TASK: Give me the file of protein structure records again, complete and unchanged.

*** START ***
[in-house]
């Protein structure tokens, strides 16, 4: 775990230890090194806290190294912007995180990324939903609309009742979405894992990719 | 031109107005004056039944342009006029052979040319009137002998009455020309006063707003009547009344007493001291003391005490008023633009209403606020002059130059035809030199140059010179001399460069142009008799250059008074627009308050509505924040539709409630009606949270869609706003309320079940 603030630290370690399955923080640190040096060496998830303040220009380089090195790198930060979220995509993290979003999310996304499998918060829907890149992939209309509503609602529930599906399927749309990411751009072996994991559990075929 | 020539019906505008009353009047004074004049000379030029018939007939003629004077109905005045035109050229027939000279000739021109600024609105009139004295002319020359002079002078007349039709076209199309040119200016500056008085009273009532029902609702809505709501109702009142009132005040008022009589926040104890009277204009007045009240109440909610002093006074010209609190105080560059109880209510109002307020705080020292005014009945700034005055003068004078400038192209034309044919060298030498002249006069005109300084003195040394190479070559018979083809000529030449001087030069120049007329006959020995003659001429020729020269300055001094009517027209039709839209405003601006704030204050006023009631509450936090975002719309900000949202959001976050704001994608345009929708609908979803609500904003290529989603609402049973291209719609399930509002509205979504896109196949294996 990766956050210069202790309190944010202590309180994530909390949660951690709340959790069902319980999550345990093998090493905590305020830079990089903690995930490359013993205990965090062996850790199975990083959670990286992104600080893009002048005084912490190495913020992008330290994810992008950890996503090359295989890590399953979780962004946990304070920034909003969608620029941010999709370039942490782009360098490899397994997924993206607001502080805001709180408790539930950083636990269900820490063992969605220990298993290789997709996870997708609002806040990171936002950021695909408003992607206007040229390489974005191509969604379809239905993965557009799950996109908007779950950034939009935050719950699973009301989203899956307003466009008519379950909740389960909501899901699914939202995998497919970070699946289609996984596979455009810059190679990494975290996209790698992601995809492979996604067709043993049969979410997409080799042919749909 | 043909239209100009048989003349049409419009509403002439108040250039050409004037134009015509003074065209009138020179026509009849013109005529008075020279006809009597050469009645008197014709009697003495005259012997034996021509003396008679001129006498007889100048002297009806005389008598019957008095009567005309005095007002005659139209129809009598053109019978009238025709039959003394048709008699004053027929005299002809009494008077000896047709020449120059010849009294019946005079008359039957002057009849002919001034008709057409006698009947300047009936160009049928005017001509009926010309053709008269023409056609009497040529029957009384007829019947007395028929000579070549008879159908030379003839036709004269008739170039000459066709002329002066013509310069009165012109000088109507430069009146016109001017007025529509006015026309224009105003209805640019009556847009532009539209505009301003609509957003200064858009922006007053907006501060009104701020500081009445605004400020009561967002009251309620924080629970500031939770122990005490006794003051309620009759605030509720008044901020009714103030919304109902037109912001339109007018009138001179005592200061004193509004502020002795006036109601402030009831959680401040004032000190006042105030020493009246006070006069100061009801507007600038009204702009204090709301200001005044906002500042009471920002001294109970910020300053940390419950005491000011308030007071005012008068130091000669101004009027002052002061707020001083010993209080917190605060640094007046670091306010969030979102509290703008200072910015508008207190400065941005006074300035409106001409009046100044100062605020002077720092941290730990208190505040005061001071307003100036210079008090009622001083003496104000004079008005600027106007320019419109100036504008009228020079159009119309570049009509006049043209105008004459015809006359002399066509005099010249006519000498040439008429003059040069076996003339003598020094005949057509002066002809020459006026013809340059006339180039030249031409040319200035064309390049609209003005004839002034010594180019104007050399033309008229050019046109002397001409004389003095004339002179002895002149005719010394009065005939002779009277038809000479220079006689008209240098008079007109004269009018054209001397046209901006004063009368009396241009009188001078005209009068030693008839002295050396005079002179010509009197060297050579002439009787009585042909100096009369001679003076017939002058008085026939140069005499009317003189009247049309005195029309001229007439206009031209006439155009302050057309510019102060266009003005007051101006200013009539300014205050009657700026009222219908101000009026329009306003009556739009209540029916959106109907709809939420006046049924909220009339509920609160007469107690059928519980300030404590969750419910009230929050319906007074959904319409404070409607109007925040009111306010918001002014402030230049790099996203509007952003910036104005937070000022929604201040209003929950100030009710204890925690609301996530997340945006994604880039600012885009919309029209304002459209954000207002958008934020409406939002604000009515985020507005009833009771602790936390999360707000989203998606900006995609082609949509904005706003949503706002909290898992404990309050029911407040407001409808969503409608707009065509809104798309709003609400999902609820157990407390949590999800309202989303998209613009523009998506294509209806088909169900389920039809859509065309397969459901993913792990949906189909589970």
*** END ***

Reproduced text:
[in-house]
């Protein structure tokens, strides 16, 4: 775990230890090194806290190294912007995180990324939903609309009742979405894992990719 | 031109107005004056039944342009006029052979040319009137002998009455020309006063707003009547009344007493001291003391005490008023633009209403606020002059130059035809030199140059010179001399460069142009008799250059008074627009308050509505924040539709409630009606949270869609706003309320079940 603030630290370690399955923080640190040096060496998830303040220009380089090195790198930060979220995509993290979003999310996304499998918060829907890149992939209309509503609602529930599906399927749309990411751009072996994991559990075929 | 020539019906505008009353009047004074004049000379030029018939007939003629004077109905005045035109050229027939000279000739021109600024609105009139004295002319020359002079002078007349039709076209199309040119200016500056008085009273009532029902609702809505709501109702009142009132005040008022009589926040104890009277204009007045009240109440909610002093006074010209609190105080560059109880209510109002307020705080020292005014009945700034005055003068004078400038192209034309044919060298030498002249006069005109300084003195040394190479070559018979083809000529030449001087030069120049007329006959020995003659001429020729020269300055001094009517027209039709839209405003601006704030204050006023009631509450936090975002719309900000949202959001976050704001994608345009929708609908979803609500904003290529989603609402049973291209719609399930509002509205979504896109196949294996 990766956050210069202790309190944010202590309180994530909390949660951690709340959790069902319980999550345990093998090493905590305020830079990089903690995930490359013993205990965090062996850790199975990083959670990286992104600080893009002048005084912490190495913020992008330290994810992008950890996503090359295989890590399953979780962004946990304070920034909003969608620029941010999709370039942490782009360098490899397994997924993206607001502080805001709180408790539930950083636990269900820490063992969605220990298993290789997709996870997708609002806040990171936002950021695909408003992607206007040229390489974005191509969604379809239905993965557009799950996109908007779950950034939009935050719950699973009301989203899956307003466009008519379950909740389960909501899901699914939202995998497919970070699946289609996984596979455009810059190679990494975290996209790698992601995809492979996604067709043993049969979410997409080799042919749909 | 043909239209100009048989003349049409419009509403002439108040250039050409004037134009015509003074065209009138020179026509009849013109005529008075020279006809009597050469009645008197014709009697003495005259012997034996021509003396008679001129006498007889100048002297009806005389008598019957008095009567005309005095007002005659139209129809009598053109019978009238025709039959003394048709008699004053027929005299002809009494008077000896047709020449120059010849009294019946005079008359039957002057009849002919001034008709057409006698009947300047009936160009049928005017001509009926010309053709008269023409056609009497040529029957009384007829019947007395028929000579070549008879159908030379003839036709004269008739170039000459066709002329002066013509310069009165012109000088109507430069009146016109001017007025529509006015026309224009105003209805640019009556847009532009539209505009301003609509957003200064858009922006007053907006501060009104701020500081009445605004400020009561967002009251309620924080629970500031939770122990005490006794003051309620009759605030509720008044901020009714103030919304109902037109912001339109007018009138001179005592200061004193509004502020002795006036109601402030009831959680401040004032000190006042105030020493009246006070006069100061009801507007600038009204702009204090709301200001005044906002500042009471920002001294109970910020300053940390419950005491000011308030007071005012008068130091000669101004009027002052002061707020001083010993209080917190605060640094007046670091306010969030979102509290703008200072910015508008207190400065941005006074300035409106001409009046100044100062605020002077720092941290730990208190505040005061001071307003100036210079008090009622001083003496104000004079008005600027106007320019419109100036504008009228020079159009119309570049009509006049043209105008004459015809006359002399066509005099010249006519000498040439008429003059040069076996003339003598020094005949057509002066002809020459006026013809340059006339180039030249031409040319200035064309390049609209003005004839002034010594180019104007050399033309008229050019046109002397001409004389003095004339002179002895002149005719010394009065005939002779009277038809000479220079006689008209240098008079007109004269009018054209001397046209901006004063009368009396241009009188001078005209009068030693008839002295050396005079002179010509009197060297050579002439009787009585042909100096009369001679003076017939002058008085026939140069005499009317003189009247049309005195029309001229007439206009031209006439155009302050057309510019102060266009003005007051101006200013009539300014205050009657700026009222219908101000009026329009306003009556739009209540029916959106109907709809939420006046049924909220009339509920609160007469107690059928519980300030404590969750419910009230929050319906007074959904319409404070409607109007925040009111306010918001002014402030230049790099996203509007952003910036104005937070000022929604201040209003929950100030009710204890925690609301996530997340945006994604880039600012885009919309029209304002459209954000207002958008934020409406939002604000009515985020507005009833009771602790936390999360707000989203998606900006995609082609949509904005706003949503706002909290898992404990309050029911407040407001409808969503409608707009065509809104798309709003609400999902609820157990407390949590999800309202989303998209613009523009998506294509209806088909169900389920039809859509065309397969459901993913792990949906189909589970």